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Which nation is best prepared for the IoT?

The global IoT index aims to help global and local IoT vendors identify what opportunities lie ahead for them

The countries have eclectic needs for the efficiciences the IoT can bring
The countries have eclectic needs for the efficiciences the IoT can bring

Australia was a stand-out country in the rankings, scoring highly in a number of criteria

Sheer GDP size alone is "not necessarily" the best predictor of a country's readiness

The USA, South Korea, and the UK rank as the three countries most ready to generate and benefit from the Internet of Things (IoT), while Australia also scores highly in a range of criteria, according to rankings from the International Data Corporation (IDC).


The market intelligence and advisory firm has announced its 2016 updated index ranking of the Group of 20 (G20) nations, which comprises of 13 criteria that IDC views as necessary for sustained development of the IoT and reflects each nation’s economic stature, technological preparedness, and business readiness to benefit from the efficiencies linked to IoT solutions.


The US scored well on measures such as ease of doing business, government effectiveness, innovation, and cloud infrastructure, as well as GDP and technology spending as a per cent of GDP.


South Korea, despite a modest GDP, scored well on IoT-specific spending and has a business environment that fosters innovation and promotes attractive investment opportunities. Similarly, the UK scored highly on measures of ease of doing business, government effectiveness, regulatory quality, start-up procedures, innovation, and broadband penetration.


IDC says “the stand-out” country in the ranking proved to be Australia, which, despite its relatively small GDP, scored exceptionally high on ease of doing business and start-up procedures, government effectiveness and regulatory quality, and innovation and education. It says Australia’s scores point to a country that has the necessary ingredients for a business environment that is ready for the growth of IoT.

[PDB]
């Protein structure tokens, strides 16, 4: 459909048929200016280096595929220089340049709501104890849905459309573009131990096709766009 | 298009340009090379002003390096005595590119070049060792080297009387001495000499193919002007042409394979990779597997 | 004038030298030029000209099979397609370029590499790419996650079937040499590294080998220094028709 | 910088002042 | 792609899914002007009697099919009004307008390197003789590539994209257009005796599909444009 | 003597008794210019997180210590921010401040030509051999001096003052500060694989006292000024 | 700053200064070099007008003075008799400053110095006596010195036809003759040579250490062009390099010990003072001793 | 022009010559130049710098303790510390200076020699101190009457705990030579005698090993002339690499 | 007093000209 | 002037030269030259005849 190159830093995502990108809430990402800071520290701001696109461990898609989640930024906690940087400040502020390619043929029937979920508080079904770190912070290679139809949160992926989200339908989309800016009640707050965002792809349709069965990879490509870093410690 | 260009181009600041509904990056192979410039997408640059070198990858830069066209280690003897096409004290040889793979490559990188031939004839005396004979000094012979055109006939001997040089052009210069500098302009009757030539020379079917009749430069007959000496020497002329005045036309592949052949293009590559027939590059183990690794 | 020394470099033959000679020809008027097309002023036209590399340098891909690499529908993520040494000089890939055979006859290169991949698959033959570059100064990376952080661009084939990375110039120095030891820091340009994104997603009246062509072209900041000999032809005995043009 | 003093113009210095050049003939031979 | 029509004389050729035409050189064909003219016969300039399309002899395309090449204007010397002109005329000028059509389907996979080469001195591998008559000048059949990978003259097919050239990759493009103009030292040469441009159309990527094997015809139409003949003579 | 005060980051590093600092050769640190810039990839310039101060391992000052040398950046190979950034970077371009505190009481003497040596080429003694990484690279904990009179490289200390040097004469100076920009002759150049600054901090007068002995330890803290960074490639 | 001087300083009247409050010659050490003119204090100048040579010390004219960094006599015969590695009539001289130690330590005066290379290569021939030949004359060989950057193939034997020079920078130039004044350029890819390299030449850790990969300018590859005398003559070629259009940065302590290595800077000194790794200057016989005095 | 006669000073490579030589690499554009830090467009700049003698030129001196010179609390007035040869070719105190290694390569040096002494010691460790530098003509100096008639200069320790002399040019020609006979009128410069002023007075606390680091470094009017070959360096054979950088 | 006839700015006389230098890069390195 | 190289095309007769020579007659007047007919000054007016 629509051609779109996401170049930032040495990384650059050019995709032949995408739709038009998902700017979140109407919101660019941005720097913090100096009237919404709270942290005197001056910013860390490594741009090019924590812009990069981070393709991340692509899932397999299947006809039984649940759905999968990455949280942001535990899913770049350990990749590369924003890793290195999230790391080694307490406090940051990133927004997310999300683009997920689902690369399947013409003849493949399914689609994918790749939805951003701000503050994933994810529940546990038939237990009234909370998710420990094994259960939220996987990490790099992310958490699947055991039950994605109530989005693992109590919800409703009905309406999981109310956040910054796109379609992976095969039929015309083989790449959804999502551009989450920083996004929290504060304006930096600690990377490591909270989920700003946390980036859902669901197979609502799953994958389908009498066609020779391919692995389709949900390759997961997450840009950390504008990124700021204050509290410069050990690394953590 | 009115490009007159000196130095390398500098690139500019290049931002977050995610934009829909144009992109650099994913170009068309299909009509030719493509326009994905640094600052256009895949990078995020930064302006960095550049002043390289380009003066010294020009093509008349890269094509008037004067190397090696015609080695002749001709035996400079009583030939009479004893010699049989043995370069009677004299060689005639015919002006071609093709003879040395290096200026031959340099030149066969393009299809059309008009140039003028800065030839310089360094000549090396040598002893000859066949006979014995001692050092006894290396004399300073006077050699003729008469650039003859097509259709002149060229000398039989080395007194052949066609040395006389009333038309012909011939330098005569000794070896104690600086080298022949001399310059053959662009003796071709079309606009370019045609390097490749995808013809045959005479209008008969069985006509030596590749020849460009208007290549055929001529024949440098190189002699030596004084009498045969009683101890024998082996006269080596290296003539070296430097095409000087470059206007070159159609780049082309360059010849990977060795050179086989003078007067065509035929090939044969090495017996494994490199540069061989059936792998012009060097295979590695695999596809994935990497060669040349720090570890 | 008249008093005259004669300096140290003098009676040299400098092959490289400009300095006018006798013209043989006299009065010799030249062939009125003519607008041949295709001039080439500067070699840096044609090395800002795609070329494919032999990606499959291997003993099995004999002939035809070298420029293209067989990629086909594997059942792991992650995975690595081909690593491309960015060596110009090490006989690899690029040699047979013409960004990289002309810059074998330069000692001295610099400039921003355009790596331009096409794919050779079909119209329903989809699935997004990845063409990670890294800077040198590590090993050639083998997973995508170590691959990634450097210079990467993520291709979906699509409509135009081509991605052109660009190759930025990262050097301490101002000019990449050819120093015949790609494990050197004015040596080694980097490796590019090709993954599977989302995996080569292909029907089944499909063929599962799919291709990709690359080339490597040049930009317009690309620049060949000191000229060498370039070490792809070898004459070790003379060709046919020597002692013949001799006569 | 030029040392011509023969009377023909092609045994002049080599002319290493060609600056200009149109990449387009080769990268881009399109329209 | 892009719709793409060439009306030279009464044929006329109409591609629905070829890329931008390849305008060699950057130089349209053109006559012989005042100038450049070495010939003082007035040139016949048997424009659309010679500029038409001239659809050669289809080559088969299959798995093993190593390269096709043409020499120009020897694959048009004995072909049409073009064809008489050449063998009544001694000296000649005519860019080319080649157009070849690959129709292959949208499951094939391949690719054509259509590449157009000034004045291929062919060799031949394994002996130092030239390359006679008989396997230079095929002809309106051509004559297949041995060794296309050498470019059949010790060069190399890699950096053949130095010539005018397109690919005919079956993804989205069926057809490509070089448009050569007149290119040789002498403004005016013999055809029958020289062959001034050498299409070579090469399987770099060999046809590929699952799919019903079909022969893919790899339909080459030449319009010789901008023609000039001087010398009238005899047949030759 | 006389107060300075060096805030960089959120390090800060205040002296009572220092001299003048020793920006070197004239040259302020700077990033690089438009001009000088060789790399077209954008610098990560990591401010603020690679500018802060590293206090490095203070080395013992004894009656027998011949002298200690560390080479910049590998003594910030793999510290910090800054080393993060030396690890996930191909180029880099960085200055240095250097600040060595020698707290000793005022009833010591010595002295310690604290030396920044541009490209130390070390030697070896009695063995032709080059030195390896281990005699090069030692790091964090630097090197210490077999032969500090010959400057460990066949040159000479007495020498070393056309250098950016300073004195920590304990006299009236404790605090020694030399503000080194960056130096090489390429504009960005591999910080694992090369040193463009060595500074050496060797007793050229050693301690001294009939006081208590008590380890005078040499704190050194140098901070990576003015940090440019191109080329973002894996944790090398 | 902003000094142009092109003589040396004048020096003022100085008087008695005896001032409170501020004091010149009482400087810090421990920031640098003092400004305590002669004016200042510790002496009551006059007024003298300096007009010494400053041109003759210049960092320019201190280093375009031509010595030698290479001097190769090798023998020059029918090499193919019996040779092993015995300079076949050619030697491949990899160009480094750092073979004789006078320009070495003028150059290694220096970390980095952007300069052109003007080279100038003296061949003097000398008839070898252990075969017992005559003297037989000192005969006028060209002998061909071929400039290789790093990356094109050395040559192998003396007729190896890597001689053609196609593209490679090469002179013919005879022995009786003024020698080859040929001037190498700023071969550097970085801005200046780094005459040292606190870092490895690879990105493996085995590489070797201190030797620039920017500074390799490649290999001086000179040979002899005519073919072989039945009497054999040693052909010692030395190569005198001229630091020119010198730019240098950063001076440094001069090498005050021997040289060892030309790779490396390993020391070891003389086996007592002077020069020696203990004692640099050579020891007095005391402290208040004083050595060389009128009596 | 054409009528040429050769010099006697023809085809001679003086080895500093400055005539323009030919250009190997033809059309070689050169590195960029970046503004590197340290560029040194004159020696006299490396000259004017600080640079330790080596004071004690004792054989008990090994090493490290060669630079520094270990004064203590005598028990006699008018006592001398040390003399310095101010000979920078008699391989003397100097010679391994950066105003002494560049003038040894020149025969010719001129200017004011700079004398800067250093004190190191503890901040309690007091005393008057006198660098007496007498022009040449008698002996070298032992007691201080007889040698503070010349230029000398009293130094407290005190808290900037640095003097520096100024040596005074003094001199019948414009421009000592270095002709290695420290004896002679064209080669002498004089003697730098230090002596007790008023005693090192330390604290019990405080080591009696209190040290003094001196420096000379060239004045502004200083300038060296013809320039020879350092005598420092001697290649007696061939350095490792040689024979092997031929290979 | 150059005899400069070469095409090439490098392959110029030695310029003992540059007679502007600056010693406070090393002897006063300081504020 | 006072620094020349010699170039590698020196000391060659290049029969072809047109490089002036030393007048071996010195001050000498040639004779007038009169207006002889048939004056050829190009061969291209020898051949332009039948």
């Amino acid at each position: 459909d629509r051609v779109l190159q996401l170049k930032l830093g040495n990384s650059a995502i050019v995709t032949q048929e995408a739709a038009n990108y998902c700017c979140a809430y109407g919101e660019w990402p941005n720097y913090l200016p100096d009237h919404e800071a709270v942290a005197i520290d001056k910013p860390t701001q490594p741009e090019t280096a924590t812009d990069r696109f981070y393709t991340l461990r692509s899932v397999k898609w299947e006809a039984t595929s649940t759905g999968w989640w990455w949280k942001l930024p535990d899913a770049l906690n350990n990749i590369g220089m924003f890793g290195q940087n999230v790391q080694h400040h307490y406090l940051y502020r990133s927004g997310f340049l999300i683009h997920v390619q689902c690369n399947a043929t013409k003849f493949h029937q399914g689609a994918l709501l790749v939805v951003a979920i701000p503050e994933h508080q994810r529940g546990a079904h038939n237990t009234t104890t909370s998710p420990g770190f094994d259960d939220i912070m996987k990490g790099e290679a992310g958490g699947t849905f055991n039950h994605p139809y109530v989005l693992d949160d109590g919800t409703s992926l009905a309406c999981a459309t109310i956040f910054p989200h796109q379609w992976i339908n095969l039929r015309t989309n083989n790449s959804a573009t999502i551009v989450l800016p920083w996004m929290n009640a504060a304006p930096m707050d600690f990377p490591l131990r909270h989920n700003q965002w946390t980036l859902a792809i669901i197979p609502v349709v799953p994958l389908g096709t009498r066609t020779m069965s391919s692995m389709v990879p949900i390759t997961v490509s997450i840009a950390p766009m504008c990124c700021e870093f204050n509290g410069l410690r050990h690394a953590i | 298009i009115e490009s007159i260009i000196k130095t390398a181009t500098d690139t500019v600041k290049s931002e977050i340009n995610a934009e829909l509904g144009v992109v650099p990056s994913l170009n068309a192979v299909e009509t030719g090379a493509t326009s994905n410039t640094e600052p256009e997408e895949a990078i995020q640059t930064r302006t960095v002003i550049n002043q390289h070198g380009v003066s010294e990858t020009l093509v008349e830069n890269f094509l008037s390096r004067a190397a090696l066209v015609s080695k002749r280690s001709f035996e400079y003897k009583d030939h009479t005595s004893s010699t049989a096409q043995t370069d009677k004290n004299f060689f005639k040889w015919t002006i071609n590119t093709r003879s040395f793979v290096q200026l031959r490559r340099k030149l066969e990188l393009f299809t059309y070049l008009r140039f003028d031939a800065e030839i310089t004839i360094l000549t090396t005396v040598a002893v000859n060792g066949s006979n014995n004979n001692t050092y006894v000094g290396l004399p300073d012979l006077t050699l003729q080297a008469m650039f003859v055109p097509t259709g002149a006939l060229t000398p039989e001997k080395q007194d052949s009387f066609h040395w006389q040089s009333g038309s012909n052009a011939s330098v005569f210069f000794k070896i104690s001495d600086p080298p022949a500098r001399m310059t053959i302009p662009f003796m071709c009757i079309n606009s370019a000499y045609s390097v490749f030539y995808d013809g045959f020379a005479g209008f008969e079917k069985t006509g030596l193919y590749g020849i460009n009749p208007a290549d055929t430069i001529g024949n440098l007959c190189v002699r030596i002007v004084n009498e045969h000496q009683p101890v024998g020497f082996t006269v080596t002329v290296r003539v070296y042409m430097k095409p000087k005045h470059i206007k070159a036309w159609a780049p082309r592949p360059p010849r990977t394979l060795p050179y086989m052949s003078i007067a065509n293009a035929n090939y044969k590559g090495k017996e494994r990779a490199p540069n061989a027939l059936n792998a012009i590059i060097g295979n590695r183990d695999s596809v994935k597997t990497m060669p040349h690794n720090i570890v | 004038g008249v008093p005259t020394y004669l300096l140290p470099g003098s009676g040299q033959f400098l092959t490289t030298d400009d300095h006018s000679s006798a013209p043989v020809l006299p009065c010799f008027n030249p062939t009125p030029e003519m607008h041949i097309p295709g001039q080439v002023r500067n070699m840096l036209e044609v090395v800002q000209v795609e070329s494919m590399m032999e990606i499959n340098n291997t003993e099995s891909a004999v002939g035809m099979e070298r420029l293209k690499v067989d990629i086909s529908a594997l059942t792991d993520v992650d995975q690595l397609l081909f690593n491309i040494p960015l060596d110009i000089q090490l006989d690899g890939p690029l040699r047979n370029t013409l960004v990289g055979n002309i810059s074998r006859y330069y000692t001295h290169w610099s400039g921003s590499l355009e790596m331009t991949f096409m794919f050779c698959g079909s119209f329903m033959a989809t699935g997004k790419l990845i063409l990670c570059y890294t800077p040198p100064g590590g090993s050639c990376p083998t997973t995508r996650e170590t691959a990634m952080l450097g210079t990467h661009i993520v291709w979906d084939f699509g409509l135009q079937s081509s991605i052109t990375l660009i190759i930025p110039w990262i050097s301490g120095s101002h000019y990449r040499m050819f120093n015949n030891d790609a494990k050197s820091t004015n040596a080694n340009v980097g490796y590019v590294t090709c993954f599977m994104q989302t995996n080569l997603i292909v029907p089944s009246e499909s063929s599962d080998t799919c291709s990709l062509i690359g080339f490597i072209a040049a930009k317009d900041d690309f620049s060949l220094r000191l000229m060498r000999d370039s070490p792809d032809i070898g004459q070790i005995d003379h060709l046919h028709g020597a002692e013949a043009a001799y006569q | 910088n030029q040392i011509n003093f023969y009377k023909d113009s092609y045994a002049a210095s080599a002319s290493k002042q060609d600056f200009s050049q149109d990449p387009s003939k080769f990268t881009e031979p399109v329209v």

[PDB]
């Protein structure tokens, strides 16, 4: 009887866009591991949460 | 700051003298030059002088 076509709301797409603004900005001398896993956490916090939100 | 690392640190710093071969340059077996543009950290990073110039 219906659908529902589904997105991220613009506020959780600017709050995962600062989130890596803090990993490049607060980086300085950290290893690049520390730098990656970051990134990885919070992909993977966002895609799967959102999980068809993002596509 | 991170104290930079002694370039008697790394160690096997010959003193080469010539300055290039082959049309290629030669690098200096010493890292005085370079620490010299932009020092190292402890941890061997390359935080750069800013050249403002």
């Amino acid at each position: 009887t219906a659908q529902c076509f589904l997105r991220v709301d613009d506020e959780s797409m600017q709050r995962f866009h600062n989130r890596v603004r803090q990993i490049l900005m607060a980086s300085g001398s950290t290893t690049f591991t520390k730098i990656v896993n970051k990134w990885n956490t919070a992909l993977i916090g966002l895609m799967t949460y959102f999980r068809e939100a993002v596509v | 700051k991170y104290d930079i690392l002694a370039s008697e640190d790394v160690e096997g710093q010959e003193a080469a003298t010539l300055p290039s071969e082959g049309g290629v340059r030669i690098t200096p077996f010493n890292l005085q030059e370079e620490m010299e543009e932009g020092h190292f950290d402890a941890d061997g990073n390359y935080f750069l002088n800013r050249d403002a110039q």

"Countries are keen to become or maintain a competitive advantage and, as such, are looking to the Internet of Things as one of those initiatives," said Vernon, senior vice president, enterprise systems and IDC Fellow for The Internet of Things. "Knowing where a country stands in the IoT Index will help global and local IT vendors know what opportunities lie ahead of them as they line up their strategies at federal, local, and enterprise levels."


IDC proposes that the ideal set of countries ready to facilitate the accelerated development of IoT opportunities can be found in the G20. Not only do these countries exhibit a rich composition and quality of overall economic stature, business readiness, and technological preparedness, but they are also a set of countries with eclectic needs for the efficiencies that IoT solutions can create.


IDC predicts that the countries which score higher in the ranking will more likely have the magnitude of need for efficiencies that IoT solutions can create, will be more conducive for business and product innovation, and be more likely to have the mindset for and availability of technologies that align with IoT use cases.


"IDC’s assessment of the G20 nations’ capacity to develop IoT opportunities reveals some surprising results," added Adam Wright, senior research analyst, Internet of Things. "Not all countries are created equal, and sheer GDP size alone is not necessarily the best predictor of a country’s readiness for and ability to accelerate the development of the IoT."


The IDC study, G20 Nations and the IoT: A Comparative Assessment, provides a comparative assessment of the Group of Twenty (G20) nations according to their readiness for the continued adoption of the IoT and ability to facilitate its accelerated development in the near future.


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